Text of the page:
And he calls Reynolds his second mom.

“My mom knows that, and she’s OK with it,” he said. “She knows how much Reynolds means to me, and how much she’s done for me.”

Allen remembers Reynolds’ coaching style as being a perfect balance of “compassion and not cutting people slack.”

“I don’t think very many coaches or teachers strike that balance the way she does,” he said. “It’s definitely something I always aim to mimic with my engineering teams today.”

Melissa Reynolds works with a student on her speech ahead of a forensic competition. LEAVEN PHOTO BY JILL RAGAR ESFELD

Allen credits Reynolds’ high standards for giving him excellent speaking skills and the ability to think on his feet. But most importantly, he knows how to research and validate facts.

“Reynolds was, like, ‘I don’t care what you bring me,’” he recalled. “‘If it’s not from someone who knows what they’re talking about, you may as well light it on fire.’”

2016 Miege graduate Victoria Gomerdinger has always had the heart of a scientist, and so, in high school she was more studious than outgoing.

Reynolds understood.

“Ms. Reynolds’ support helped me overcome a lot of the fear of expressing myself, “ she said, “which I am incredibly grateful for.

“She did an amazing job realizing the different talents of each student and would nurture our strengths, as well as support us to improve our weaknesses.”

Gomerdinger has since attended Yale University and is currently finishing her Ph.D. in chemical engineering at the Massachusetts Institute of Technology. As a scientist, she values Reynolds’ lessons in breaking down complicated information to the level of your audience.

“Being a successful communicator is not about how elaborate the verbiage is,” she said, “but rather, if you can break down your thoughts and express them in a way that enables your audience to understand and appreciate your point.

 “For me, personally, this has proven to be an invaluable lesson.”

First impressions

Both former students agreed that, though at the time they thought Reynolds was over-the-top with her dress and behavior expectations at tournaments, they now appreciate what she taught them about first impressions.

“Oh my, if you walked in with a clip-on tie!” said Allen. “I kind of knew how to tie a tie. But now, I can tie like three different knots blindfolded — because I had to do it in the pitch black in some tiny bus in the middle of nowhere. 

“It’s the kind of thing that sticks with you.”

Gomerdinger agreed that Reynolds’ expectations were high — but worth it.

“We were to always look presentable for debate and forensics tournaments  —  suits and dresses/skirts — with pantyhose!  And we should always be respectful to our opponents.

“It was an important life lesson in how to carry yourself professionally and show that the event at hand does matter.”

Reynolds still has those high standards.

“It’s everything,” she said. “The first impression, how you look, your posture, how you’re dressed. Ethics and fair play. The way you present yourself.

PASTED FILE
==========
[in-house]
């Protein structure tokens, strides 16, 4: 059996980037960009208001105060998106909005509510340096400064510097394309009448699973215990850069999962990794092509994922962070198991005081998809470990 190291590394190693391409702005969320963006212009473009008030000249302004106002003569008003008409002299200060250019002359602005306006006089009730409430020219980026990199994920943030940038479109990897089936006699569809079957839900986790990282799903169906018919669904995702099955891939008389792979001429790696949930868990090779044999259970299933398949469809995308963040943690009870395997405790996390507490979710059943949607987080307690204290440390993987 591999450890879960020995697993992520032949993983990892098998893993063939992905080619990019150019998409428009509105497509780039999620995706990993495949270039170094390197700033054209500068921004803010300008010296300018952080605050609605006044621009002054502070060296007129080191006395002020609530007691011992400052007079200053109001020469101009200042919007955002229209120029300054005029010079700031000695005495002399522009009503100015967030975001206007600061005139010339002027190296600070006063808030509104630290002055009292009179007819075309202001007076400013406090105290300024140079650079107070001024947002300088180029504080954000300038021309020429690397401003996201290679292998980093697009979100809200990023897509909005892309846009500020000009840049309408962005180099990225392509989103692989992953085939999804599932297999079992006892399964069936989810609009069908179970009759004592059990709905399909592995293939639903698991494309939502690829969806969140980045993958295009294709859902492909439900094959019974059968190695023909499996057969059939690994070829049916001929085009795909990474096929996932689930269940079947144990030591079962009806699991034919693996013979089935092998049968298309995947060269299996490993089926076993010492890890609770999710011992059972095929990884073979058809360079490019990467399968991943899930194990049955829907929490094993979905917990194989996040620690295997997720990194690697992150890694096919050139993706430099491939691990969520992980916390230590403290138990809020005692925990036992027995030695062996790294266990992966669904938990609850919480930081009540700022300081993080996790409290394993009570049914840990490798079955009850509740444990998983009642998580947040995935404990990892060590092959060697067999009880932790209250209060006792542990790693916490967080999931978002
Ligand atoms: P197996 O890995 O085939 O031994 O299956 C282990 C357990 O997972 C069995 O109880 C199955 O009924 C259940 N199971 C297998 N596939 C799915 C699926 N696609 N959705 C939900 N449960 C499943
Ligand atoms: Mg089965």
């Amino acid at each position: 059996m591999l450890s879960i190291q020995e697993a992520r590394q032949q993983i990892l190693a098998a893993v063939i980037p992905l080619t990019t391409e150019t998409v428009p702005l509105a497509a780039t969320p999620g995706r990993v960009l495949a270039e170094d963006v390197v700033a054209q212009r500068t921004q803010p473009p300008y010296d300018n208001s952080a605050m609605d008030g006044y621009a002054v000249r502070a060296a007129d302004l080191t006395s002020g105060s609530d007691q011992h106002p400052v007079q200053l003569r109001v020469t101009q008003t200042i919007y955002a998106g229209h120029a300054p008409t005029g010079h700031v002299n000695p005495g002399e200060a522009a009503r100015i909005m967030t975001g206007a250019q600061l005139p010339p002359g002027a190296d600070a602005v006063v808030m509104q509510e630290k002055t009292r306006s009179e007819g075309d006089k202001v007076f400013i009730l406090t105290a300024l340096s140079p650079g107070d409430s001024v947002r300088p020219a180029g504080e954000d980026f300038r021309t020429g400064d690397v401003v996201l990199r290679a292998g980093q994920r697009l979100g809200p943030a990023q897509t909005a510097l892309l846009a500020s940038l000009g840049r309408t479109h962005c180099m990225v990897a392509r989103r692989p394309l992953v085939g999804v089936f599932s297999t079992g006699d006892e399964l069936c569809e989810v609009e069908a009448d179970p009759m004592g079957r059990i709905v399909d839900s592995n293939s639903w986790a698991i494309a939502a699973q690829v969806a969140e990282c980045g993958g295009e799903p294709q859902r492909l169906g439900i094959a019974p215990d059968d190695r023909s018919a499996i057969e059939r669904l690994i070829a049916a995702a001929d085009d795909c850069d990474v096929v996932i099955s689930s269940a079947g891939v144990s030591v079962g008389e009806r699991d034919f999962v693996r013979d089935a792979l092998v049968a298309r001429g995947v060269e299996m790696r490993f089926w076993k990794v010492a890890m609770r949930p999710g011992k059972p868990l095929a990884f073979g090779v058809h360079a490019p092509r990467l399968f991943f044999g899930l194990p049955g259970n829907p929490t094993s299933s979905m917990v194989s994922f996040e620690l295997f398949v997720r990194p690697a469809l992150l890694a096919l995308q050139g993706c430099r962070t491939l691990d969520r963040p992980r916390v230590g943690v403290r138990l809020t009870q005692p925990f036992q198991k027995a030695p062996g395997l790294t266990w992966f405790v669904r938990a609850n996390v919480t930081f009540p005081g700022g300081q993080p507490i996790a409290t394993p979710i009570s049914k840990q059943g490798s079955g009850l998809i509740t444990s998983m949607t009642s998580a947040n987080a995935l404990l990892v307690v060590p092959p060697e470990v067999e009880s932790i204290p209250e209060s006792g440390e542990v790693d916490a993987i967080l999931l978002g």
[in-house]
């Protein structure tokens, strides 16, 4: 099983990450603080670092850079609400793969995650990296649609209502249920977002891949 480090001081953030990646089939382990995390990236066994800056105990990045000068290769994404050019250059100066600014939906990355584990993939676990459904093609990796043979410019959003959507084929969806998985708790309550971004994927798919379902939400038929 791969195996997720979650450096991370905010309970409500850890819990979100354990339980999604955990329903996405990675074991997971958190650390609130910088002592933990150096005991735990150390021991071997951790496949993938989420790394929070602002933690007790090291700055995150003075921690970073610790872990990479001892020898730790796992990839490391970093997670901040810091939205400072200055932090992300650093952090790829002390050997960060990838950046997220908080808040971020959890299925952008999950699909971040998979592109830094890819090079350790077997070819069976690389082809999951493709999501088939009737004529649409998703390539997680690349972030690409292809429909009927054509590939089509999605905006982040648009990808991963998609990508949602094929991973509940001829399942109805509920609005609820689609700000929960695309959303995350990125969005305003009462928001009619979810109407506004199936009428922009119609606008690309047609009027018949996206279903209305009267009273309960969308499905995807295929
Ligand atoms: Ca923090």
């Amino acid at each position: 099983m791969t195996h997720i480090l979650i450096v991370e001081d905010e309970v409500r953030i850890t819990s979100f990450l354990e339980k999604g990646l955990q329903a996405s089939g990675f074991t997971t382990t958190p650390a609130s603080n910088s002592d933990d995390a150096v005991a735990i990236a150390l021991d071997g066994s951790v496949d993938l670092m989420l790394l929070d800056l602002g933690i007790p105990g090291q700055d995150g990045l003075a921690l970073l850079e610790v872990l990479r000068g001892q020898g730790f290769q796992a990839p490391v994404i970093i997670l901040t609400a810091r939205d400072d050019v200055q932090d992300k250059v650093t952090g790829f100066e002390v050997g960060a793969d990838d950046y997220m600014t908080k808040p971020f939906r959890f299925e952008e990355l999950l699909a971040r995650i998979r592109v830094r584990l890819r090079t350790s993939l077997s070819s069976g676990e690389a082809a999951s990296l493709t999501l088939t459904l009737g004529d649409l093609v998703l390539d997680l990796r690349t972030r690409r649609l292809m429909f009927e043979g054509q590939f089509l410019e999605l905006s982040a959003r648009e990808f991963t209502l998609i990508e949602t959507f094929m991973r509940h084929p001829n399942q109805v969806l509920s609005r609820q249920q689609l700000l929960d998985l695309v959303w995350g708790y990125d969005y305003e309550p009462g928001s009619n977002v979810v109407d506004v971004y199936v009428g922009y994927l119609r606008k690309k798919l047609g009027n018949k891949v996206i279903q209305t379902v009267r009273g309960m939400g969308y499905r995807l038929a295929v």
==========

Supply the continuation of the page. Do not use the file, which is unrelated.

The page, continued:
“If you want someone to take you seriously, you’ve got to look like you’re taking it seriously.”

Melissa Reynolds teaches her students practical lessons that can last a lifetime. LEAVEN PHOTO BY MELISSA REYNOLDS

Though tournament success is important, Reynolds’ true priority is instructing students to use the gift of speech in light of their Christian values.

“The voice has a lot of power,” she said. “What can you do with that knowledge, that logic — with that ability to express your thoughts? 

“Use it effectively, but use it cautiously to do good, for the rest of your lives.”

No regrets

As talented squads leave Bishop Miege to make their way in the world, Reynolds doesn’t spend much time with regret.

“As soon as one group leaves, another group comes along to get you ignited again,” she said. “Some kids are so sharp and so articulate you think, ‘Wow, what can we do with that?’

“And then there’s the quiet one over in the corner and you think, ‘OK, we’re going to fix that, we’re going to get past it.’”

And what does Reynolds think of being a 7th Diamond coach?

“It’s icing on the cake,” she said. “I’ve never been concerned about the accolades I get. I just love seeing them succeed and seeing them grow, and seeing what they end up doing with their lives.”

About the author

Jill Esfeld

Jill Ragar Esfeld received a degree in Writing from Missouri State University and started her profession as a magazine feature writer, but quickly transitioned to technical/instructional writing where she had a successful career spanning more than 20 years. She returned to feature writing when she began freelancing for The Leaven in 2004. Her articles have won several awards from the Catholic Press Association. Jill grew up in Christ the King parish in Kansas City, Missouri; and has been a member of Holy Trinity Parish in Lenexa, Kansas, for 35 years.